• 32. 24.7 Applications of Fission and Fusion 1075 Figure 24.15 A chain reaction ofmU. If a sample exceeds the critical mass, neutrons produced by the first fission event collide with other nuclei, causing their fission and the production of more neu- trons to continue the process. Note that various product nuclei form. The vertical dashed lines identify succeeding "generations" of neutrons. Uncontrolled Fission: The Atomic Bomb An uncontrolled chain reaction can be adapted to make an extremely powerful explosive, as several of the world's lead- ing atomic physicists suspected just prior to the beginning of World War n. In August 1939, Albert Einstein wrote the president of the United States, Franklin Delano Roosevelt, to this effect, warning of the danger of allowing the Nazi gov- ernment to develop this power first. It was this concern that led to the Manhat- tan Project, an enormous scientific effort to develop a bomb based on nuclear fission, which was initiated in 1941.* In August 1945, the United States detonated two atomic bombs over Japan, and the horrible destructive power of these bombs was a major factor in the surrender of the Japanese a few days later. Separated In an atomic bomb, small explosions of trinitrotoluene (TNT) bring subcrit- subcritical masses ical masses of fissionable material together to exceed the critical mass, and the ensuing chain reaction brings about the explosion (Figure 24.16). The prolifera- tion of nuclear power plants, which use fissionable materials to generate energy TNT for electricity, has increased concern that more countries (and unscrupulous indi- explosive viduals) may have access to such material for making bombs. Since the devas- tating terrorist attacks of September 11, 2001 in the United States, this concern has been heightened. After all, only 1 kg of fissionable uranium was used in the Figure 24.16 Diagram of an atomic bomb. bomb dropped on Hiroshima, Japan. Small TNT explosions bring subcritical masses together, and the chain reaction occurs. *For an excellent scientific and historical account of the development of the atomic bomb, see R. Rhodes, The Making of the Atomic Bomb, New York, Simon and Schuster, 1986.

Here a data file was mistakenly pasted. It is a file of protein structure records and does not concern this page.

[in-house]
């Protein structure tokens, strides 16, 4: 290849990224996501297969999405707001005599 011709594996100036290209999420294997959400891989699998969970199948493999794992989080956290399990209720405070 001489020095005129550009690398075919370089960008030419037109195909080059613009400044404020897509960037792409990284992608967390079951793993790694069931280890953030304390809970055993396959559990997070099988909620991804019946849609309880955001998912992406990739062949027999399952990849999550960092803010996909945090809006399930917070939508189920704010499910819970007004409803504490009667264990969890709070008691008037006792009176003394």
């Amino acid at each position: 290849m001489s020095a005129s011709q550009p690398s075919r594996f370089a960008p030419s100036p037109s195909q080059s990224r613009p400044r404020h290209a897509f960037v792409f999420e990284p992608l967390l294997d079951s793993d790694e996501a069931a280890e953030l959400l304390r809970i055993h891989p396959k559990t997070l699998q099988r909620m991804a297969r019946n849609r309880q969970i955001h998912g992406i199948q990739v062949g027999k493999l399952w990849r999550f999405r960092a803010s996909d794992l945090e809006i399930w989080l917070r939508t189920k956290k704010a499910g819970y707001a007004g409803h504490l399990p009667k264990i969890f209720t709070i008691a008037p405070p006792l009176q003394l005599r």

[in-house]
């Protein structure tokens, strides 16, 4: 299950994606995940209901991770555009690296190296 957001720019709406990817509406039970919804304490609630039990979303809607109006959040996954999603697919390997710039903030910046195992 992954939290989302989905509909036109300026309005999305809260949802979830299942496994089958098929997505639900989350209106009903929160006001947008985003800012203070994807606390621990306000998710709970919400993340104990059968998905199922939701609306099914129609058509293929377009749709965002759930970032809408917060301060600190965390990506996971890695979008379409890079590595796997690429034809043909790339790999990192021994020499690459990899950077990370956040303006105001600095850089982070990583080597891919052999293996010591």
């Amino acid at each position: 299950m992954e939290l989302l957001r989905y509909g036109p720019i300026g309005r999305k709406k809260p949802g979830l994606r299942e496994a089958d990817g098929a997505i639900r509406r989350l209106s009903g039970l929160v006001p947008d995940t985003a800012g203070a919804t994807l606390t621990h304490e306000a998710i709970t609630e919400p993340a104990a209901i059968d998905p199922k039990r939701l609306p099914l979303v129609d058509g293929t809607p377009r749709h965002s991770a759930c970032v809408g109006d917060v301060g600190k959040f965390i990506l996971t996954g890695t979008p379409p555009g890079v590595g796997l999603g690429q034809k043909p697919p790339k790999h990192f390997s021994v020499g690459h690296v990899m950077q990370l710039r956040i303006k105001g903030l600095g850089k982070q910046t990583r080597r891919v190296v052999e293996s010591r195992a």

• 33. 1076 Chapter 24 Nuclear Reactions and Their Applications Controlled Fission: Nuclear Energy Reactors Controlled fission can produce elec- tric power more cleanly than can the combustion of coal. Like a coal-fired power plant, a nuclear power plant generates heat to produce steam, which turns a tur- bine attached to an electric generator. In a coal plant, the heat is produced by burning coal; in a nuclear plant, it is produced by splitting uranium. Heat generation takes place in the reactor core of a nuclear plant (Fig- ure 24.17). The core contains thefuel rods, which consist of fuel enclosed in tubes of a corrosion-resistant zirconium alloy. The fuel is uranium(IV) oxide (U02) that has been enriched from 0.7% 235U, the natural abundance of this fissionable iso- tope, to the 3% to 4% 235U required to sustain a chain reaction. (Enrichment of nuclear fuel is the most important application of Graham's law; see the margin note, p. 205.) Sandwiched between the fuel rods are movable control rods made of cadmium or boron (or, in nuclear submarines, hafnium), substances that absorb neutrons very efficiently. When the control rods are moved between the fuel rods, the chain reaction slows because fewer neutrons are available to bombard ura- nium atoms; when they are removed, the chain reaction speeds up. Neutrons that leave the fuel-rod assembly collide with a reflector, usually made of a beryllium Figure 24.17 A light-water nuclearreac- tor. A, Photo of a facility showing the concrete containment shell and nearby water source. B, Schematic of a Iight- water reactor. A -: @Steamproducedoperates »< turbine-generator Contalnrnent shell ( ~Electric power Reactor core 11 @Control rods regulate rate of chain reaction Moderator 11 (J)Enriched uranium in fuel rods releases energy from fission Coolant water out B